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Today we’re spotlighting the work of photographer Daniella Zalcman, whose stunning New York + London series of superimposed photos takes Instagram images to a new level. Navigating between travel and art photography, Zalcman documented her major transnational relocation to London from New York with this set of overlapping photographs of both cities. Her meticulous compositions produce synergy and dissonance in the same frame, heightening their visual contrast and strong atmospheric presence. Click through to see more!
Stuart Haygarth. Strand.
London-based artist Stuart Haygarth has constructed a massive chandelier made of found objects for the UCH Macmillan Cancer Centre, as commissioned by the University College London Hospitals. The suspended installation titled Strand presents a spectacular burst of color that is further heightened by the nearly invisible fine metal wires that each individual item hangs from. Whether they be broken or fully intact, each piece in the sculptural work adds to the visual illusion of a colorful explosion frozen in time.
Haygarth assembled the piece with hundreds of random objects he found along the 500-mile coastal trek from Gravesend to Land’s End in an effort to depict what he calls an “archive, fragments of people’s lives.” The piece also metaphorically represents the cancer patient’s journey, a long one that collects memories along the way.
Strand currently hangs in the entrance hall to the new cancer center, inviting visitors to look through its ordinary components which include anything from children’s toys to toothbrushes. Additionally, there are large photographs on the first floor of the many objects Haygarth has come across on his journey. (by Pinar )
More about New York Philharmonic on NYC-ARTS: http://www.nyc-arts.org/organizations/1716/new-york-philharmonic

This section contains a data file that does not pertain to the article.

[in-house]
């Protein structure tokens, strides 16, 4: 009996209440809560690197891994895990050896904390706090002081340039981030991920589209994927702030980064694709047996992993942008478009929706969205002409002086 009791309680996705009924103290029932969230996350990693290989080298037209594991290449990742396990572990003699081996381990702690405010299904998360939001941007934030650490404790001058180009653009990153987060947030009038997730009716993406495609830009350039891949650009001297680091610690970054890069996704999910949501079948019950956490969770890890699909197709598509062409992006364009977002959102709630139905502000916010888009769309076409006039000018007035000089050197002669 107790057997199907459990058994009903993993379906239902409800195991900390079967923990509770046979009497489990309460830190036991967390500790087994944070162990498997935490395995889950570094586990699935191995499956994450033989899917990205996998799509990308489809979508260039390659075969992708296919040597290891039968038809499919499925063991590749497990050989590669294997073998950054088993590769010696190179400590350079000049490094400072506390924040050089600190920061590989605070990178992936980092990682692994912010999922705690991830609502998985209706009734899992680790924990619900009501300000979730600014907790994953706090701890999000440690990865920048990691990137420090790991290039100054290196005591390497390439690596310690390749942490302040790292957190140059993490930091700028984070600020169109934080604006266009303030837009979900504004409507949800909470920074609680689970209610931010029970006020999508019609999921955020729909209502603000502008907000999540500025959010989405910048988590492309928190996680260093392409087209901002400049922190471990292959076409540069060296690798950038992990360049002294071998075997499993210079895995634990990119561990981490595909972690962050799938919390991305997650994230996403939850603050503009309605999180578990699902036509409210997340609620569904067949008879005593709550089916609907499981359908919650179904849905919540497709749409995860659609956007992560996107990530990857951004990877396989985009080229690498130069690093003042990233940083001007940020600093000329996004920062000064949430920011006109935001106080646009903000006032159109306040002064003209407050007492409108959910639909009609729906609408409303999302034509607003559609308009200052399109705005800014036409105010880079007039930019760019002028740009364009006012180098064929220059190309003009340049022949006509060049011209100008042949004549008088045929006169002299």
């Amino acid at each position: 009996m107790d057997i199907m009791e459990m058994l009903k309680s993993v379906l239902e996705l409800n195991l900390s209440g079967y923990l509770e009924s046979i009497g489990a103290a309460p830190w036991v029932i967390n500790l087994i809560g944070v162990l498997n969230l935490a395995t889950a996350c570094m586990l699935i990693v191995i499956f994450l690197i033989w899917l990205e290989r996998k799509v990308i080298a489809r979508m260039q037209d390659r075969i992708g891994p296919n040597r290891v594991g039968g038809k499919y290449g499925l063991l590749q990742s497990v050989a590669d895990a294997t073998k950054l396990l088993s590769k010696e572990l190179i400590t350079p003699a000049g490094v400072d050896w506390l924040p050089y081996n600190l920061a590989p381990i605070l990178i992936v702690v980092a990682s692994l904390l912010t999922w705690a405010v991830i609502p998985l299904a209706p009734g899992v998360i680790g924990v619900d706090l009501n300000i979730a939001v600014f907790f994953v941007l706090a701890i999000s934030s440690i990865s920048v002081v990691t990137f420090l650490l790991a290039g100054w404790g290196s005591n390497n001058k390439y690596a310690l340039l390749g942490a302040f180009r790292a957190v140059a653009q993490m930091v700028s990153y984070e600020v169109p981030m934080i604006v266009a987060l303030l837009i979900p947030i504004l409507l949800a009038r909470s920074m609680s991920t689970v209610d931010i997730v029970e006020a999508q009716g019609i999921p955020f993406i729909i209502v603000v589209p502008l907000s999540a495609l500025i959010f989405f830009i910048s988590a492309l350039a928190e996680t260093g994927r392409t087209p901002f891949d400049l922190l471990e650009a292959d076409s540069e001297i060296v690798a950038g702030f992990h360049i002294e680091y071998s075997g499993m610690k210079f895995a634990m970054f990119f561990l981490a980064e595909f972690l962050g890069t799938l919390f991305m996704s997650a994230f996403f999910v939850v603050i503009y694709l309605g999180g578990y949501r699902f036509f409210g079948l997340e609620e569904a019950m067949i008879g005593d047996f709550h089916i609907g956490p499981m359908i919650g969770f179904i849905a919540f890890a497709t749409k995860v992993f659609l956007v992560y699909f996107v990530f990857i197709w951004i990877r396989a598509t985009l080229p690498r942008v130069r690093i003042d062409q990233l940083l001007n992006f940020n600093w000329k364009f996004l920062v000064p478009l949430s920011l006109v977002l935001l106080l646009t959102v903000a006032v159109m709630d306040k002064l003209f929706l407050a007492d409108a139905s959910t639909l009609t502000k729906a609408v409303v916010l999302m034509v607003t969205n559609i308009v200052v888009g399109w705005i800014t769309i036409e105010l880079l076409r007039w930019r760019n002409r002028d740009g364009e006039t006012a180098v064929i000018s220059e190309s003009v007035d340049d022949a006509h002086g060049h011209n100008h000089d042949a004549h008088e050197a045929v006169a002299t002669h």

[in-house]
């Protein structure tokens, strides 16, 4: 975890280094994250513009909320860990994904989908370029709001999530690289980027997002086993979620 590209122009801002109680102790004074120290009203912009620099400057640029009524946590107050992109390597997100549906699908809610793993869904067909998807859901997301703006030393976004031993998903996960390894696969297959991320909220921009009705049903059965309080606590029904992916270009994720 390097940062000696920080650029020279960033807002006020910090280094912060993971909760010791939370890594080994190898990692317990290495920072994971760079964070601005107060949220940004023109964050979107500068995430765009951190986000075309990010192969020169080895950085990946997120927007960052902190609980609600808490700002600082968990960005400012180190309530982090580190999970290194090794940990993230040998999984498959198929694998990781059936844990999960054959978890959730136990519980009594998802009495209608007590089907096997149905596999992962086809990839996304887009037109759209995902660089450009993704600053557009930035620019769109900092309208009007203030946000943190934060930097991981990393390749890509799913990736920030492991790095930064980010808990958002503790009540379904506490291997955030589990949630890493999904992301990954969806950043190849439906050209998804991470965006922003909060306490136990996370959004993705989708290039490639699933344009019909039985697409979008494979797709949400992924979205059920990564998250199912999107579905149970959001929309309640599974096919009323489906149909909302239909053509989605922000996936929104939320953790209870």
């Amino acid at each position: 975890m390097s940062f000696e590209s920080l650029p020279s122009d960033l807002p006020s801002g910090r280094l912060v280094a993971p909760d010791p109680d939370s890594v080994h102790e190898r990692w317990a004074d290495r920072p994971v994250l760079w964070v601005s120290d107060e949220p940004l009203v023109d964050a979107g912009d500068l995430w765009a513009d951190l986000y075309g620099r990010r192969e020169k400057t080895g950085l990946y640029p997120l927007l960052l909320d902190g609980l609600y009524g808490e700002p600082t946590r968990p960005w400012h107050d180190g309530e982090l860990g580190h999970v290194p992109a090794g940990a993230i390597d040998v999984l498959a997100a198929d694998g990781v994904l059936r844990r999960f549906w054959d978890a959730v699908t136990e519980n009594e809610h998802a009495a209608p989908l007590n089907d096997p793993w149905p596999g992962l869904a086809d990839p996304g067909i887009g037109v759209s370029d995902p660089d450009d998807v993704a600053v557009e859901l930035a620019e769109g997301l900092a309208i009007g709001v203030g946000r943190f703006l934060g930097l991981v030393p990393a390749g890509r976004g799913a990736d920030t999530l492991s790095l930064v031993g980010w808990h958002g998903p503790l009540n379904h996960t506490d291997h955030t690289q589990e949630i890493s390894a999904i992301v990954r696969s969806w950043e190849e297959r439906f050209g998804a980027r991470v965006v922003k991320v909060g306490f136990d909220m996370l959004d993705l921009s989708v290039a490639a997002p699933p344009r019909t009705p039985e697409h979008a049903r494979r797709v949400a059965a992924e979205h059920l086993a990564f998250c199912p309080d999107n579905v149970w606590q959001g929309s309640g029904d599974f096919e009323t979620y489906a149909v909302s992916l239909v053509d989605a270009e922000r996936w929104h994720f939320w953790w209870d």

All of Mahler’s symphonies … attempt to really encapsulate the human experience, but the Ninth probably goes the farthest.
— Music Director Alan Gilbert on Mahler’s Symphony No. 9, a work that he and the Orchestra rehearsed in Düsseldorf’s Tonhalle in anticipation of their performance of it in London on February 16.
Visit the Virtual Tour for more videos and slideshows from EUROPE / WINTER 2012.
Brainwave Launches This Weekend!
As memory is the focus of Brainwave 2012, we asked several of our guest speakers to share with us one of their earliest or influential memories. Here Sean Scully (Feb 4 at 3 p.m.) tells of us a shocking moment of connection he made with an older woman in London, just after the second World War.
“I lived in Highbury, an Irish ghetto at the time. It was immediately after the second World War, and London was inhabited with elderly ladies with no husbands. I was playing in the street in front of my house when a sweet old lady stopped to sit on a wall that was across from my house. I was only seven at the time and I went over to her. She asked me for a glass of water—she was very sweet, had an Irish accent and called me ‘darling’. I went into the house to get her a glass of water. I brought it back to her and she drank it. She said, ‘Thank you, Darling’ then passed away right in front of me.”
— Sean Scully
This Saturday, Sean Scully will engage with neurologist Anjan Chatterjee on the role art plays in cognitive enhancement and how it relates to identity and memory.
Saturday, Feb. 4 at 3 p.m. | Buy Tickets
For the full Brainwave schedule click here: rmanyc.org/brainwave
Brainwave 2012 is made possible with the support of the MetLife Foundation